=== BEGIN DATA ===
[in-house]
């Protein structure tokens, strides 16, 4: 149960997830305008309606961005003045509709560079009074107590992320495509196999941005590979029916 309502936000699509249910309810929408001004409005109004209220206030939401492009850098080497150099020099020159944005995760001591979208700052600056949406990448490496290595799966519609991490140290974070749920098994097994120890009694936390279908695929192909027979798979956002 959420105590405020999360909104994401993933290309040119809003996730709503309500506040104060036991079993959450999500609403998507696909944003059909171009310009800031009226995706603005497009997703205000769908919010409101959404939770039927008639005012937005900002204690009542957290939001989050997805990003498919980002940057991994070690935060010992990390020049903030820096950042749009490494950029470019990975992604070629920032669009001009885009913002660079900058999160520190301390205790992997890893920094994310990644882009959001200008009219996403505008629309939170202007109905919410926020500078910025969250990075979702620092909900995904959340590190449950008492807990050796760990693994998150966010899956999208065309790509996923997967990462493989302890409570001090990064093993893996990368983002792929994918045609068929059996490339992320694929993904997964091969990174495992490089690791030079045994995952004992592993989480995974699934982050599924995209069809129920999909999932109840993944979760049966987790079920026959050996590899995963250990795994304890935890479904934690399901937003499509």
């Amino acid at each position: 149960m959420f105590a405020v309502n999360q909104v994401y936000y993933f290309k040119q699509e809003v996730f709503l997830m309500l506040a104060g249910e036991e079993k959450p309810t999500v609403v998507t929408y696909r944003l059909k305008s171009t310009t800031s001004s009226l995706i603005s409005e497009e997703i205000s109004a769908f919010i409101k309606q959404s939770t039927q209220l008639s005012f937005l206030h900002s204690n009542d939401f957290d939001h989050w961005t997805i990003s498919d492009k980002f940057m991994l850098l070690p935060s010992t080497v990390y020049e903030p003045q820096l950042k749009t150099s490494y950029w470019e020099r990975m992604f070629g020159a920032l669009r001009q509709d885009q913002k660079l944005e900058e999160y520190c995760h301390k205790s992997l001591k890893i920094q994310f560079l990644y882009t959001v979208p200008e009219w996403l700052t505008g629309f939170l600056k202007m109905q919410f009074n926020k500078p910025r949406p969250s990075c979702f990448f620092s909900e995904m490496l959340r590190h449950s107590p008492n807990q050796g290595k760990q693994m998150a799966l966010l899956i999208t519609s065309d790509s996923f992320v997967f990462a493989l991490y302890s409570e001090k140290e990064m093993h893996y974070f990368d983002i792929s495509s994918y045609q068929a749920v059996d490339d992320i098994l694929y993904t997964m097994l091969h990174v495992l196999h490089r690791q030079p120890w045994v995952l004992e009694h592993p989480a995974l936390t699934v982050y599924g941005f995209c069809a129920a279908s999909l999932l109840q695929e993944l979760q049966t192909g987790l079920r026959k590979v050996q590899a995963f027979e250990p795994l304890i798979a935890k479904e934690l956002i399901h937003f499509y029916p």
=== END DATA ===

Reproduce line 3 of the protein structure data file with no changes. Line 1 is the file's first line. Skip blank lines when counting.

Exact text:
């Amino acid at each position: 149960m959420f105590a405020v309502n999360q909104v994401y936000y993933f290309k040119q699509e809003v996730f709503l997830m309500l506040a104060g249910e036991e079993k959450p309810t999500v609403v998507t929408y696909r944003l059909k305008s171009t310009t800031s001004s009226l995706i603005s409005e497009e997703i205000s109004a769908f919010i409101k309606q959404s939770t039927q209220l008639s005012f937005l206030h900002s204690n009542d939401f957290d939001h989050w961005t997805i990003s498919d492009k980002f940057m991994l850098l070690p935060s010992t080497v990390y020049e903030p003045q820096l950042k749009t150099s490494y950029w470019e020099r990975m992604f070629g020159a920032l669009r001009q509709d885009q913002k660079l944005e900058e999160y520190c995760h301390k205790s992997l001591k890893i920094q994310f560079l990644y882009t959001v979208p200008e009219w996403l700052t505008g629309f939170l600056k202007m109905q919410f009074n926020k500078p910025r949406p969250s990075c979702f990448f620092s909900e995904m490496l959340r590190h449950s107590p008492n807990q050796g290595k760990q693994m998150a799966l966010l899956i999208t519609s065309d790509s996923f992320v997967f990462a493989l991490y302890s409570e001090k140290e990064m093993h893996y974070f990368d983002i792929s495509s994918y045609q068929a749920v059996d490339d992320i098994l694929y993904t997964m097994l091969h990174v495992l196999h490089r690791q030079p120890w045994v995952l004992e009694h592993p989480a995974l936390t699934v982050y599924g941005f995209c069809a129920a279908s999909l999932l109840q695929e993944l979760q049966t192909g987790l079920r026959k590979v050996q590899a995963f027979e250990p795994l304890i798979a935890k479904e934690l956002i399901h937003f499509y029916p």